Pot Shots: Caladiums and Lady Fern ‘Queen of Green’

Caladium ‘Starburst,’ with white veins, and Caladium ‘White Delight’ share this pot with a hybrid lady fern, Athyrium filix-femina ‘Victoriae.’  Both of these new hybrid Caladium varieties can take full sun.  The fern can take partial sun.  This is a shady spot for most of the day; bright shade, and I expect them all to be very happy here until at least the end of October.


I have been looking for a good pot for an  A. ‘Victoriae’ lady fern and some Caladiums, still waiting for their permanent spot.

I was delighted to find this green pot, that had room for both a fern and several Caladiums, at The Great Big Greenhouse this weekend.  The Great Big Greenhouse is my favorite source for beautiful and interesting pots of all shapes and sizes.



I started several hundred Caladiums this spring and still have some in nursery pots.  I ordered several new varieties, and also had great success saving Caladiums that grew last summer.

Part of the fun of trying new Caladium hybrids is to observe as each develops its full colors and patterns.  Each leaf is unique, but the leaves change as they emerge and grow, their colors becoming more intense with age.  I have grown C. ‘White Delight’ for the last few summers, appreciating its tough, beautiful leaves that last well into the fall.  I am trying C. ‘Starburst’ for the first time this year.


Caladium ‘Starburst,’ a Caladium for full sun that was developed by Dr. Robert Hartman at Classic Caladiums.


In addition to the pot, the GBGH also had a lovely Athyrium filix-femina ‘Victoriae’, also called ‘Queen of Green’ lady fern, which has divided tips on each frond.  I have been holding another A. ‘Victoriae’ in its original nursery pot since last fall, waiting for the right pot to transplant it out of its nursery pot into something more permanent.

I was very glad that I had picked up the additional ‘Queen of Green’ fern on Saturday, which fits this more shallow pot;  because the other’s roots were deeper than this little green pot allowed.



This unusual lady fern is sometimes hard to find.  I first noticed it on Tony Avent’s Plant Delights site several years ago, ordered one, and lost it within its first year.  I am always happy to buy larger plants of interesting cultivars, locally.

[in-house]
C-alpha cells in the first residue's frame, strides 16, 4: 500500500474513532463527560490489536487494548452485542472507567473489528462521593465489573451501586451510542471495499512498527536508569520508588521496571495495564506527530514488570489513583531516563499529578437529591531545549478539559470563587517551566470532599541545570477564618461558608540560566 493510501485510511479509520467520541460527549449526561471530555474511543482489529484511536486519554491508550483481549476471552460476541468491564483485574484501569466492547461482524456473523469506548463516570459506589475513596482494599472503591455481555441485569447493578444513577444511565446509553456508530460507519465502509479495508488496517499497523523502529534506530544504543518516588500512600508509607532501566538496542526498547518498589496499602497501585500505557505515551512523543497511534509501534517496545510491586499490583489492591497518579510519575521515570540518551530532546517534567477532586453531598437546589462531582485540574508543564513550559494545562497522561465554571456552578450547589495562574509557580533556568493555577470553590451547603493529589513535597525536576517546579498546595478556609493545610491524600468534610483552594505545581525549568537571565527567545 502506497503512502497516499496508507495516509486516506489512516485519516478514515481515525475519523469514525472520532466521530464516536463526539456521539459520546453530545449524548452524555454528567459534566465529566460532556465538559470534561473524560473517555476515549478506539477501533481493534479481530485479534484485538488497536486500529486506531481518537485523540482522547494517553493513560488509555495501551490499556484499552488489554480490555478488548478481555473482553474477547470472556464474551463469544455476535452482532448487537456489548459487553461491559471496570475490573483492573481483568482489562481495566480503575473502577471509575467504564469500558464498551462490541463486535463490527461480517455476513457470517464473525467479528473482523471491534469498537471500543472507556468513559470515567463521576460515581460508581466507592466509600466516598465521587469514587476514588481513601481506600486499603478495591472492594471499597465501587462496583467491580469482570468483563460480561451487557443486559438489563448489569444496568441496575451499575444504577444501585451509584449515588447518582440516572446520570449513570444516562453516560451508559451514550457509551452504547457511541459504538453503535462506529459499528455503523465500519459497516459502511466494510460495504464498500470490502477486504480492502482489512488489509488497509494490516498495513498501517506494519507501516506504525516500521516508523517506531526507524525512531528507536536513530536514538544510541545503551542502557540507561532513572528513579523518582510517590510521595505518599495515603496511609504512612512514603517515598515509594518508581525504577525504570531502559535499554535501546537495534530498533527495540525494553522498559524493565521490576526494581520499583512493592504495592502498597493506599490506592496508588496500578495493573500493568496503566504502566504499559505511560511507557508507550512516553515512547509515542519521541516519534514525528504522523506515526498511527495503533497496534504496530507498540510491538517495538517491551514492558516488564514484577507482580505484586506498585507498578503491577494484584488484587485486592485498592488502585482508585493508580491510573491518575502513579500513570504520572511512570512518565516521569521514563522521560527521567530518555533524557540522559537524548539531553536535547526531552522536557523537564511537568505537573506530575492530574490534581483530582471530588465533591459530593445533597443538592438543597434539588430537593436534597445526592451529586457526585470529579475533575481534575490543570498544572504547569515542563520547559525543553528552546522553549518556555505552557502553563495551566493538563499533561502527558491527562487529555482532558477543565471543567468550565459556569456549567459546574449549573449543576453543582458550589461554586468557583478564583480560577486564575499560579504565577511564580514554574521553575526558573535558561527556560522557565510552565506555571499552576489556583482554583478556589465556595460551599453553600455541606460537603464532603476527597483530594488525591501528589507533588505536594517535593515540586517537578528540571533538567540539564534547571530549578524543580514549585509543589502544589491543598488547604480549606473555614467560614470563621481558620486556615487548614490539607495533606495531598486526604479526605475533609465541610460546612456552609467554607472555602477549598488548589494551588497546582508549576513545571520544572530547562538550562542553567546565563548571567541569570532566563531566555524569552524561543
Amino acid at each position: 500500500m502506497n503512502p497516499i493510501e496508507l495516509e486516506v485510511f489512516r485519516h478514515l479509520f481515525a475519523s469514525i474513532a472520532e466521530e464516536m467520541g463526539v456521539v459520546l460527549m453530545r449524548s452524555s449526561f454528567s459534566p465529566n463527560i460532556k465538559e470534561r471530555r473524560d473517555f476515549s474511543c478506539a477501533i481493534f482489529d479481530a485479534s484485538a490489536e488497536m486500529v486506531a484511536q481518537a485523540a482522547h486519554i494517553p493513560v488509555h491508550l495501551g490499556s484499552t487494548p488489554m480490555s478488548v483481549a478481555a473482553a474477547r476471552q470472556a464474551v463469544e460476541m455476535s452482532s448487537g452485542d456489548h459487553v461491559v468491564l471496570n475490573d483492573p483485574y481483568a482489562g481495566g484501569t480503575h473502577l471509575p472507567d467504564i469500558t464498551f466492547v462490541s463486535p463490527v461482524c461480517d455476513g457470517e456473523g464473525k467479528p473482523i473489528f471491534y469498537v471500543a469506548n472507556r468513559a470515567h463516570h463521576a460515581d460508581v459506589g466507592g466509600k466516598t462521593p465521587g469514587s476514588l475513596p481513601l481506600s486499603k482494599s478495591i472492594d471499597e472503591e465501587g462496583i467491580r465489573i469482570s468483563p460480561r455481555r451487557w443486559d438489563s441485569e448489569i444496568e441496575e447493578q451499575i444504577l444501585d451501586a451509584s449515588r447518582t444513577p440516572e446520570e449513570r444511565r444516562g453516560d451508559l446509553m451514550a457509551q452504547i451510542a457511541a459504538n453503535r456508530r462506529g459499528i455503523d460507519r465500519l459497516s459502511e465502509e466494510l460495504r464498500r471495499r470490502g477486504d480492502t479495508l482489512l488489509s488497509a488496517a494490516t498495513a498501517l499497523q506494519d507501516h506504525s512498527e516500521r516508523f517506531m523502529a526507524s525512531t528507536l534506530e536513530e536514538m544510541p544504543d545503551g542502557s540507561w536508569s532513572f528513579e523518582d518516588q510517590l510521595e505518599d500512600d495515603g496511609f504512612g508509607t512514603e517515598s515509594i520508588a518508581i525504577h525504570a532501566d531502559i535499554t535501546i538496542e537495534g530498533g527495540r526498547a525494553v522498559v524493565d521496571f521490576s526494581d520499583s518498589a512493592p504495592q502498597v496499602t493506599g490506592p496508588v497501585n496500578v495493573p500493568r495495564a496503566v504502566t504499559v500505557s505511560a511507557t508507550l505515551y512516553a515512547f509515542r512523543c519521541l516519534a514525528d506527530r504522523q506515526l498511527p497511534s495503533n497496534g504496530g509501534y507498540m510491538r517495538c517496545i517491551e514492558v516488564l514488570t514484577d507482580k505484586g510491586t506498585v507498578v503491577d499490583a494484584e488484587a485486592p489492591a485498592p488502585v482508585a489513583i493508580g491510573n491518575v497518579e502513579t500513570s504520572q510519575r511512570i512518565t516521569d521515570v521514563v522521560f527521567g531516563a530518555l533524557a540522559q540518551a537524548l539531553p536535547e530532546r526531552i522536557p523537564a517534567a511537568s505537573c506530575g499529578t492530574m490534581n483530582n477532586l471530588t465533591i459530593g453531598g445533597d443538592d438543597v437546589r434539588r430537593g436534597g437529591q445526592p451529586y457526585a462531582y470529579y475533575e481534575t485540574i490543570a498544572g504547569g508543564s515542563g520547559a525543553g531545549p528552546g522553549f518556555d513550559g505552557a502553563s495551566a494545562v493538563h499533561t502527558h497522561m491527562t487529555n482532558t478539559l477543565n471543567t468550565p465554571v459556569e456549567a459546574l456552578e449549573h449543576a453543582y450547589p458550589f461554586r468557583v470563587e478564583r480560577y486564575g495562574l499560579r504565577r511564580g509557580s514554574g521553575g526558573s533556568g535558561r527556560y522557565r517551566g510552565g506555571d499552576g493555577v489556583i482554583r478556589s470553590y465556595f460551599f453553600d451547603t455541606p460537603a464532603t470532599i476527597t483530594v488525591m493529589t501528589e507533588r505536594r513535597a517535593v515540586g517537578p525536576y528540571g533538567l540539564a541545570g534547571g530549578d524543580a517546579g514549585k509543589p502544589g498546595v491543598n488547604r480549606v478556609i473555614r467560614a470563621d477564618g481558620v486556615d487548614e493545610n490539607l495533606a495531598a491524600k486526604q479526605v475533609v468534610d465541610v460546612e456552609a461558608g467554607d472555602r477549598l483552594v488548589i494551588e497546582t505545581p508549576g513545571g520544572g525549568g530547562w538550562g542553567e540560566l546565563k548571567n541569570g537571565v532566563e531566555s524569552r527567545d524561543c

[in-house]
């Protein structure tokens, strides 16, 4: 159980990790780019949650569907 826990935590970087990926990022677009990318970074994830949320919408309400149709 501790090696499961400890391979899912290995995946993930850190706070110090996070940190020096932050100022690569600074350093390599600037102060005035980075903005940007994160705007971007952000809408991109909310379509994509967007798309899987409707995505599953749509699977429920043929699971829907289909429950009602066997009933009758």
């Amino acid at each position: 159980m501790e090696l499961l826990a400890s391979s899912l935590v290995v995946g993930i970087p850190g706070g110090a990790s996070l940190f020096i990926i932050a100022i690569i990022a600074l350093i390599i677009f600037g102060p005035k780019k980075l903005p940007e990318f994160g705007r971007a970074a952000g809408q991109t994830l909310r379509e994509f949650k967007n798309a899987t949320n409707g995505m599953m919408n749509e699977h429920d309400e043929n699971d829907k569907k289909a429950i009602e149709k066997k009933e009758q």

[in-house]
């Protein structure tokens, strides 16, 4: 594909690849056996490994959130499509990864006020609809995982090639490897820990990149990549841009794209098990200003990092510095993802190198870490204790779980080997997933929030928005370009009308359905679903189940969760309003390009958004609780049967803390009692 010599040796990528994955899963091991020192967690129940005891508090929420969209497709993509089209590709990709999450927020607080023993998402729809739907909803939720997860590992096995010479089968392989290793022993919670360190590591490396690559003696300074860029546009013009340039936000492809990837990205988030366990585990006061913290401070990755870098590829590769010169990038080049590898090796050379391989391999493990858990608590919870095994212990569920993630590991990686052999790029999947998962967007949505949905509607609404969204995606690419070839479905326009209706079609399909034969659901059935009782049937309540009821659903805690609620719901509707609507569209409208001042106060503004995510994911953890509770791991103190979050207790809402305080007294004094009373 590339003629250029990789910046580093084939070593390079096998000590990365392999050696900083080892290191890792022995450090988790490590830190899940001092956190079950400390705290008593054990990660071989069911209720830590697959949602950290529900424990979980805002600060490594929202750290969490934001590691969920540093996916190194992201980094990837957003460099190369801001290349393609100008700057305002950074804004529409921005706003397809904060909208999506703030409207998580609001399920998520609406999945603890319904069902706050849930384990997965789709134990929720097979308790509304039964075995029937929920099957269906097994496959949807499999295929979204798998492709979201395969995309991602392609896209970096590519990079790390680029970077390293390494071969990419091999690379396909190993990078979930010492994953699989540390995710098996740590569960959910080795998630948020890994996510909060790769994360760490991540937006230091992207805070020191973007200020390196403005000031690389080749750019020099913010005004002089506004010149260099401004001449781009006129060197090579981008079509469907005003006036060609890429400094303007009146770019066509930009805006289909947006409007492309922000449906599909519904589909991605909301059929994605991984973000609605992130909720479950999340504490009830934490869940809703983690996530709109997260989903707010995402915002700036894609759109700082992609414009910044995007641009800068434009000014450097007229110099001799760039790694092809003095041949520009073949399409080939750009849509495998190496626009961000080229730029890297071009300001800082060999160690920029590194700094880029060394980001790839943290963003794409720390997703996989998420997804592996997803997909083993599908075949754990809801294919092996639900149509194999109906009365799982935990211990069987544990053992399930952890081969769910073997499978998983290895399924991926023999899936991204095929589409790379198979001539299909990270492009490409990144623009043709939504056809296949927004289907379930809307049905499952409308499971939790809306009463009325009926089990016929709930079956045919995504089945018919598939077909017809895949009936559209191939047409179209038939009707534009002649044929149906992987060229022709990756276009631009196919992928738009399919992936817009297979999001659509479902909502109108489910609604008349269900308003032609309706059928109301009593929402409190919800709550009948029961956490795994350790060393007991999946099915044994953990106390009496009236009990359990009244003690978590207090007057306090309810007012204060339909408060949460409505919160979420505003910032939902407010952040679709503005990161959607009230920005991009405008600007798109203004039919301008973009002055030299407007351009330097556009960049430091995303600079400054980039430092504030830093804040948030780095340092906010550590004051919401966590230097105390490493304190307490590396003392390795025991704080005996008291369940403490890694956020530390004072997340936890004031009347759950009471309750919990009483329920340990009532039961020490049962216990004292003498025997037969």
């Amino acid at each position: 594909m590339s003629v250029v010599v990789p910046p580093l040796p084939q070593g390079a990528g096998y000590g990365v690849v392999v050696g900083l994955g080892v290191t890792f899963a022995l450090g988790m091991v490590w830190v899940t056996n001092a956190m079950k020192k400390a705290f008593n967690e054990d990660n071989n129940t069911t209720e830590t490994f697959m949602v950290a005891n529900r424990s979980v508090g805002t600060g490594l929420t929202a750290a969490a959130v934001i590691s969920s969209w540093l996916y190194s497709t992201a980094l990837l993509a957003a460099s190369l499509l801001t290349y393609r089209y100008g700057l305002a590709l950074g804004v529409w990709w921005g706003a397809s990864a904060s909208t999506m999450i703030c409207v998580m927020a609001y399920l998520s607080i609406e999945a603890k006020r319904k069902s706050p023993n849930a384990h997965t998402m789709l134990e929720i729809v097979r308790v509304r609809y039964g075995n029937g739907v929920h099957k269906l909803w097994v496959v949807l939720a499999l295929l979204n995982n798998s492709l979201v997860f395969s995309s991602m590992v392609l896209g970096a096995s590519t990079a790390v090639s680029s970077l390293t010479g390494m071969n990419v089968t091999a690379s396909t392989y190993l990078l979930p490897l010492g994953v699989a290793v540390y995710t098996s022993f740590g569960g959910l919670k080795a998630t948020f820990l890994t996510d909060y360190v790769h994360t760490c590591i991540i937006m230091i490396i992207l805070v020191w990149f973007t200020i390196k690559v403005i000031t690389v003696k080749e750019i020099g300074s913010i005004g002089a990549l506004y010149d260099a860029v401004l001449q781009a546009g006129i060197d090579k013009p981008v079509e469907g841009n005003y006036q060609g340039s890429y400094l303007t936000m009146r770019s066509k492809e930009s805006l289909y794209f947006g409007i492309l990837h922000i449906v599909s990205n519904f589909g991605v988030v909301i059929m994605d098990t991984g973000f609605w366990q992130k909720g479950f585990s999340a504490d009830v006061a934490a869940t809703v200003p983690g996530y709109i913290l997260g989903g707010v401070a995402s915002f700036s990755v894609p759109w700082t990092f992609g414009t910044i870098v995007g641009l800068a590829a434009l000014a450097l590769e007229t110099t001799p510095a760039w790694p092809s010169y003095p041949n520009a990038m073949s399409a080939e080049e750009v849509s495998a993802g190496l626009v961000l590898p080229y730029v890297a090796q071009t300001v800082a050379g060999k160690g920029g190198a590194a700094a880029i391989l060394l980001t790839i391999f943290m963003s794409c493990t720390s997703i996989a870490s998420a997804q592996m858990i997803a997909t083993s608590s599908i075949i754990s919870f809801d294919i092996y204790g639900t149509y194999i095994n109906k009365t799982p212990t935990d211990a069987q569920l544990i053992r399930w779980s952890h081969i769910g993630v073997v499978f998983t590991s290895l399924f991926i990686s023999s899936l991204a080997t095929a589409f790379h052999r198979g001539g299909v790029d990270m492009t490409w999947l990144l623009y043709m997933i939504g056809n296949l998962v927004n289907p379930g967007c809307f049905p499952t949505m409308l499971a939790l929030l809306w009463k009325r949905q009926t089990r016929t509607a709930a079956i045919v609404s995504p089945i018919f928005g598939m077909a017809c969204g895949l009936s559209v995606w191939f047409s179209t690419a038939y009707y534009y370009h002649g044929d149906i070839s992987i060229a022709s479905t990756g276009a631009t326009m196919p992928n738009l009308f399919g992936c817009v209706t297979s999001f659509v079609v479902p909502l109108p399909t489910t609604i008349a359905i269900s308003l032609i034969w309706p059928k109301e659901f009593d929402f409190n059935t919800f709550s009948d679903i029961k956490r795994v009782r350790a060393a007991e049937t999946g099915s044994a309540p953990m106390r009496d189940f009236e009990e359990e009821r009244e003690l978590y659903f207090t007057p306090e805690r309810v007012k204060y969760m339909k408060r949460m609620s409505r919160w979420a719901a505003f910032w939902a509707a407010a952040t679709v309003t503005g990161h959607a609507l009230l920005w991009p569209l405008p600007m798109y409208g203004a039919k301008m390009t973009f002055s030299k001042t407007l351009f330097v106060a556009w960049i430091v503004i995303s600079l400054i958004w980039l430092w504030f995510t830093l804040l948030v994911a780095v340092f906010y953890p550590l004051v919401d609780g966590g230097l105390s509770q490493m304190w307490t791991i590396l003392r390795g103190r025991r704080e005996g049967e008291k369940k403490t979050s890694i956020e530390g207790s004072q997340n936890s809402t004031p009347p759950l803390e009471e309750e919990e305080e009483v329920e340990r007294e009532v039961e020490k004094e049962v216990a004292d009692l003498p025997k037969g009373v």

The larger A. ‘Victoriae,’ that I kept in a nursery pot over winter, ended up going into a pot where a Helleborus had been growing.


I ended up switching the larger lady fern out with a Helleborus that can spend the rest of the summer in a plain plastic pot, while it rests and gets ready to bloom next winter. 

The lady ferns, hardy to Zone 4, can stay in their ceramic pots through the winter.  They are deciduous, and so will go dormant as winter approaches.  The Caladiums will need to go dormant too.  Hardy only to Zone 10, the Caladiums will spend the winter inside.

I can fill out their spaces in the pots with spring bulbs, pansies, Italian Arum, hardy Cyclamen, or even ivy.  These will be ‘four season pots’ with the lady ferns as anchor plants that remain in place year round.


C. ‘White Delight’


Even at the end of July, I am still planting out new arrangements and switching out plants in older ones.  We still have a good three months of good growing weather here in Williamsburg.

Spring planted pots may be looking a little tired by now.  After the intense heat earlier this month, most pots and baskets need a boost to see them through until fall.


The displaced Hellebore will have a chance to recover for the next few months in deep shade. They really don’t like our summer heat…


If your pots are looking a bit tired and shabby, please don’t give up in the face of August.  Sometimes a good pruning, a foliar feed of fish emulsion, and attention to hydration is all a potted plant needs to bounce back.

Other times, you know its time has come and gone.  Just dig it out and replace it with something fresh and interesting.  This is the time to find some excellent deals at your local garden center.



Late July and early August are still great times to plant.  Just keep an eye on those pots during our remaining hot summer days, site them carefully, and enjoy the many pleasures these plant treasures will give.